Rant: Reinventing the Wheel

This isn’t really a ranting blog or anything, but sometimes I get so enraged at people or situations at work, that I feel it necessary to vent.  Also, I think it’s relevant to anyone trying to redesign their work life. 

Why do people CONSTANTLY feel the need to reinvent the wheel?  You have a way of doing things, and the more you do this process, the more efficient you become and less mistakes you make.  This is true of nearly any human process.  We are creatures that perform better with practice.

Yet, for some reason, people feel the need to redesign a process that doesn’t require redesign.  You hear the same excuses again and again – “This might take a little extra time at first to implement or get used to, but once it’s up and running smoothly for awhile, we’ll be working more efficiently.”  Guess what?  By the time you’ve reached a state of optimal efficiency again, someone else comes along and decides to CHANGE THINGS AGAIN.

In a perfect scenario, a system is designed, and continual use of that system overcomes learning curves and peak efficiency is established.  You can make tweaks along the way without forcing people to regress on the learning curve.  When you keep reinventing a process or function, you get caught up in this continuous wave of learning curves.  See below:

Ideal Learning Curve Trend

This is standard – early on in learning something, you know very little, but you learn and develop an ability in a shorter period of time.  Over time, you get better, but at a slower rate.  If time were to extend out further in the graph above, the skill/ability would plateau and you would reach your peak ability/efficiency level.
Graph for Idiots Who Like to Reinvent the Wheel
This graph isn’t perfect (and it speaks to my Microsoft Paint skills), but you can see the general trend.  The learning curve follows the same trend as the first graph (time is on a greater scale in this graph, so the line is compressed). 
However, someone comes along and introduces a new process.  Maybe you don’t start at ground zero, but if you have a relearn a process again, the learning curve must run its course again.  If you continue to run things this way, you never allow your efficiency level to plateau because those learning always need to restart again near the beginning of a learning curve.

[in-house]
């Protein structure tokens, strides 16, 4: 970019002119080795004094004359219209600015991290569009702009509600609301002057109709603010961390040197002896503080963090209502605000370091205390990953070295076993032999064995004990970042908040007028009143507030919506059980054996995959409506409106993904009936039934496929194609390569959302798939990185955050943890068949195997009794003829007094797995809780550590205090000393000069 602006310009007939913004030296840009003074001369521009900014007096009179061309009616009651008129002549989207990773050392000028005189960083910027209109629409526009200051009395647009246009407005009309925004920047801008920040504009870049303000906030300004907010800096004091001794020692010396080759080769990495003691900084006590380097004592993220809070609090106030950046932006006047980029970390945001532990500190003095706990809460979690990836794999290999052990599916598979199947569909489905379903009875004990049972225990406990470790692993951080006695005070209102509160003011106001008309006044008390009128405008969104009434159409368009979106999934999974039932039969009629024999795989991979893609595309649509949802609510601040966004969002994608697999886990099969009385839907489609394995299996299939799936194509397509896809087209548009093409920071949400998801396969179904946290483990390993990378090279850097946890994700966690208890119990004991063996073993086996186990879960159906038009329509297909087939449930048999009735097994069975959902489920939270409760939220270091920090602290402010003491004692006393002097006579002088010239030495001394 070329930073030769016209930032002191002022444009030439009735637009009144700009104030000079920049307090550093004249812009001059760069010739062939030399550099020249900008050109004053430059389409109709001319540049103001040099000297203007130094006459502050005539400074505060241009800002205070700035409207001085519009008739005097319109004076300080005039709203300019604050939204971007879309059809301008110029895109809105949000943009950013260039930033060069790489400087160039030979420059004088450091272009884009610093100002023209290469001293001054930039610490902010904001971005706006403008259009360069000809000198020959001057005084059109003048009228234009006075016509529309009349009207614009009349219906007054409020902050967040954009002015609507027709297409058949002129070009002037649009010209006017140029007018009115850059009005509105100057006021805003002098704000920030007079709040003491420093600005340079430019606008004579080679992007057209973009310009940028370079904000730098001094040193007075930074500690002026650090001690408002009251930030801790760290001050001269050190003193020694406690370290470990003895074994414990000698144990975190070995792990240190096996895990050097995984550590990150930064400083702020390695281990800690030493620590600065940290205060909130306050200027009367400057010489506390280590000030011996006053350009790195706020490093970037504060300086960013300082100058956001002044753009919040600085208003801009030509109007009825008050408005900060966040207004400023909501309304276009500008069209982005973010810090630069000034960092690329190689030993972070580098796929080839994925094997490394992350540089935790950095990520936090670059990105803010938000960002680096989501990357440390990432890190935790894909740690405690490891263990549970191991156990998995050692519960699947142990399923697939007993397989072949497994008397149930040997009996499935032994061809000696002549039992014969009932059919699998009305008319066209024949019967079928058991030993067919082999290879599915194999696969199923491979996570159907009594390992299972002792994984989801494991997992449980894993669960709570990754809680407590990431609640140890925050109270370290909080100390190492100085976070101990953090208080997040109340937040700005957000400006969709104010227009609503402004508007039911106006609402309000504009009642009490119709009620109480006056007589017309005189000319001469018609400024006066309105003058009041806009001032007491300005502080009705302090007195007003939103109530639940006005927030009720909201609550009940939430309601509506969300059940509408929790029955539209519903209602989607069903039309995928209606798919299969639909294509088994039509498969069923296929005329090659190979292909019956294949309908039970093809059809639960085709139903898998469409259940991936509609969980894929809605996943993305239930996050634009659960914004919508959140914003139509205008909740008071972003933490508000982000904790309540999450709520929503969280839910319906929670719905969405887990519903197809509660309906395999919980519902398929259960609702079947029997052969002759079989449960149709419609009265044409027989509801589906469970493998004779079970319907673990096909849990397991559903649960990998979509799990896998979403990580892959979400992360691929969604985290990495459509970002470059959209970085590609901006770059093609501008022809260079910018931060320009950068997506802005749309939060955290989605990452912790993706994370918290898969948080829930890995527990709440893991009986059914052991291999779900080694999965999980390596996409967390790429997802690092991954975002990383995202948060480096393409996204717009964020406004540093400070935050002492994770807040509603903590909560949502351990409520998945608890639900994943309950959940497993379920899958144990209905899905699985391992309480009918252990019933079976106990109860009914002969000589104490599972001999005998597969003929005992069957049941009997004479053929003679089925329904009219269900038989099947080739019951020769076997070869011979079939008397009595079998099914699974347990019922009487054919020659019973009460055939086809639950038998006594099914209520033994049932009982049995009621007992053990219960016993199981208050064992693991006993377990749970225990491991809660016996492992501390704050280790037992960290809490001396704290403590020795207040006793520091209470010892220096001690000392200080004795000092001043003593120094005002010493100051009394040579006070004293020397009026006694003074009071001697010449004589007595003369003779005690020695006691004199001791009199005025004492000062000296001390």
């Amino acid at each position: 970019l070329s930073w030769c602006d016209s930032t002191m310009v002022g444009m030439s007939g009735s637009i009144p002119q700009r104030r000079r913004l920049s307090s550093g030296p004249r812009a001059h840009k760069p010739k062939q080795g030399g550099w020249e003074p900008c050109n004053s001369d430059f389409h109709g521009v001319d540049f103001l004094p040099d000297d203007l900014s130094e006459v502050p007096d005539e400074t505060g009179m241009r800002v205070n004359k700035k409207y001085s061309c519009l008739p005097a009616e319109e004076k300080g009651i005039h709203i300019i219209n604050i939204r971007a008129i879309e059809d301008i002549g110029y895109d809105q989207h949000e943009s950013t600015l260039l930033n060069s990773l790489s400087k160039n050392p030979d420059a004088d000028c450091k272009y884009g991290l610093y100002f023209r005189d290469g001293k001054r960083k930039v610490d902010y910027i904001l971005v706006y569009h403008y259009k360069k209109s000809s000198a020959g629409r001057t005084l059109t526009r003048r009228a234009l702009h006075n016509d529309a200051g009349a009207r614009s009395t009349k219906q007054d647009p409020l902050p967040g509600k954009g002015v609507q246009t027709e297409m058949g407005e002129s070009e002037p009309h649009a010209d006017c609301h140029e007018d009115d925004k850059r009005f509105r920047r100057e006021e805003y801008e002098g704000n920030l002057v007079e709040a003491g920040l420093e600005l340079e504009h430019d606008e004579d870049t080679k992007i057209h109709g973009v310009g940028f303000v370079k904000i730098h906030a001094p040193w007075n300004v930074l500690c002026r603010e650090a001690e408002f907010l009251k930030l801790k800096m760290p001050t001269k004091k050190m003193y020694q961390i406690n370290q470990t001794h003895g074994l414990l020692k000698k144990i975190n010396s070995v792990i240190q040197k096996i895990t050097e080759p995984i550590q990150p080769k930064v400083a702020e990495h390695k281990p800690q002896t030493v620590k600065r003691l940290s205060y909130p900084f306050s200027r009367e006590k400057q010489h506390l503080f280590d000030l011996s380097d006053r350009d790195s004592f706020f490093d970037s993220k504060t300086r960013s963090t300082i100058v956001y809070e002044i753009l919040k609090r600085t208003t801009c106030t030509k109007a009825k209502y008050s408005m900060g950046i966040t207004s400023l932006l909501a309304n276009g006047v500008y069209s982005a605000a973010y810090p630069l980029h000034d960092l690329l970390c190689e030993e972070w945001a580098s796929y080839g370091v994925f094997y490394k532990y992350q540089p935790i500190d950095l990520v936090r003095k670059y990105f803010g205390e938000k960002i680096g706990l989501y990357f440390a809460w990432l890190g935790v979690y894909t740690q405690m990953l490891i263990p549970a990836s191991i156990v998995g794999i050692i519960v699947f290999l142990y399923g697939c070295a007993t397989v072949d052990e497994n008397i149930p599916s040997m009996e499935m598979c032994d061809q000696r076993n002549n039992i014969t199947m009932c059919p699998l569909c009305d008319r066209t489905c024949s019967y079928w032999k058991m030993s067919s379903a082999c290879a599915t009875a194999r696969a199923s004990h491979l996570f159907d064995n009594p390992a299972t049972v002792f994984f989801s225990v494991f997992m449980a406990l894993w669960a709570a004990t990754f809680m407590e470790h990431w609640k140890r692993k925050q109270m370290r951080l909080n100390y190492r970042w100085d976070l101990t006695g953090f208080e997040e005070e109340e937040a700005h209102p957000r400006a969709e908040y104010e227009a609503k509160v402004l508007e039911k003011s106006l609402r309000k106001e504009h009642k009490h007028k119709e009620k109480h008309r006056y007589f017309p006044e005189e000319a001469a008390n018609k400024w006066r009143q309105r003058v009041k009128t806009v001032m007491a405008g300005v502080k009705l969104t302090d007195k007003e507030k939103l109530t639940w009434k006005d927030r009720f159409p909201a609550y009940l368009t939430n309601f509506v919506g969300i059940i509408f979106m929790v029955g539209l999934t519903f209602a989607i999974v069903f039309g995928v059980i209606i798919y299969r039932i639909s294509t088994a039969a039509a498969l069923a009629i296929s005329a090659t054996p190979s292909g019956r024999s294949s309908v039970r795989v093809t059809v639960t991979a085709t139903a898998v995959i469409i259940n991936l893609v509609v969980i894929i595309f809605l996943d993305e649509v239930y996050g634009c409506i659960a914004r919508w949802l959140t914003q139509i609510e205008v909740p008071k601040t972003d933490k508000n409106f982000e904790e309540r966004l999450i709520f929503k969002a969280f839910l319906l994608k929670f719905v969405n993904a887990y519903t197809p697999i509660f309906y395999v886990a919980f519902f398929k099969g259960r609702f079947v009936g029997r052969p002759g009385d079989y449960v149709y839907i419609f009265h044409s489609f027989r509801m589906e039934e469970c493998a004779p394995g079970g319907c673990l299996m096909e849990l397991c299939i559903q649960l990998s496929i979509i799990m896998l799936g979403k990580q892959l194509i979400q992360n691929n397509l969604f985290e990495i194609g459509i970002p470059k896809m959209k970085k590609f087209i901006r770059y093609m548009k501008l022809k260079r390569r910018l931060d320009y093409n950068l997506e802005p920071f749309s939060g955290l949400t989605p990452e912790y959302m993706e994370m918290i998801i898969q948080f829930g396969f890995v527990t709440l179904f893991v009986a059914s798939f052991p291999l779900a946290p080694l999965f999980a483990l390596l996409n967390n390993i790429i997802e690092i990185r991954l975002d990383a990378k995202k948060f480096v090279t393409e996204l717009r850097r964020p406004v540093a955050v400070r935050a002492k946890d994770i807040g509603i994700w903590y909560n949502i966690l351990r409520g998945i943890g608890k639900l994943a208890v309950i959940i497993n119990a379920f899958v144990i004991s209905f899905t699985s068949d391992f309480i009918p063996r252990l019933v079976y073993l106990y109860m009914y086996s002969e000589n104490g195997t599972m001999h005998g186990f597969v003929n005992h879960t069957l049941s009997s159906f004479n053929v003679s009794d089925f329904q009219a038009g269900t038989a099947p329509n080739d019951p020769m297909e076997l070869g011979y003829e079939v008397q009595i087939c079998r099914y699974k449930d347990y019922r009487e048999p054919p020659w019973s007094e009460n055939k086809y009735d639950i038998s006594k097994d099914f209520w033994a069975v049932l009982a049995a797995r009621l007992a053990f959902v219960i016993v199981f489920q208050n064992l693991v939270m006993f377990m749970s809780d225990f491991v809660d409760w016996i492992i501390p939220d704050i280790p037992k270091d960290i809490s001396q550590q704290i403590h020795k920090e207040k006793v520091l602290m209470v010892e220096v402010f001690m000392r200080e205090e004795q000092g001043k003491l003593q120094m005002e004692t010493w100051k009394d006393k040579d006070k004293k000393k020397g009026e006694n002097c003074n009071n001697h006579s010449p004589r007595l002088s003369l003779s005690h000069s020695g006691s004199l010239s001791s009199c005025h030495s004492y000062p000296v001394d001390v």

So then you ask: What about new technology?  What about innovation?  Haven’t many things been invented that perform a similar function as something old but allow us to perform a task better or faster?  Of course.  I am very much a proponent of technological innovation.
However, if you look around, new technology and innovation tends to offer new function or at the very least, builds off of something you’re already familiar with (if you use whatever product we’re talking about).  In such a scenario, you don’t restart a learning curve.  Your plateau may dip slightly, but then it increases and you ideally plateau at a higher level.
[end tangent]
My rant is really aimed toward those who attempt to fix problems that don’t exist.  They create a new process under the ideal notion that things will get better or more efficient, when in reality, this is not a practical expectation.  Please stop.  You’re wasting our time.
30-Day Challenge Update – Day 18 (2/12):

V-Day Dinner                     $ 24.00  <–Thanks to Groupon
Groceries                              17.87
Day 18 Total                      $ 41.87

30-Day Challenge Expense Total: $319.73

“Allowed” Expenses Remaining $180.27

Average Daily Expense to Date:  $17.76 (Target Average: $16.67/day) 

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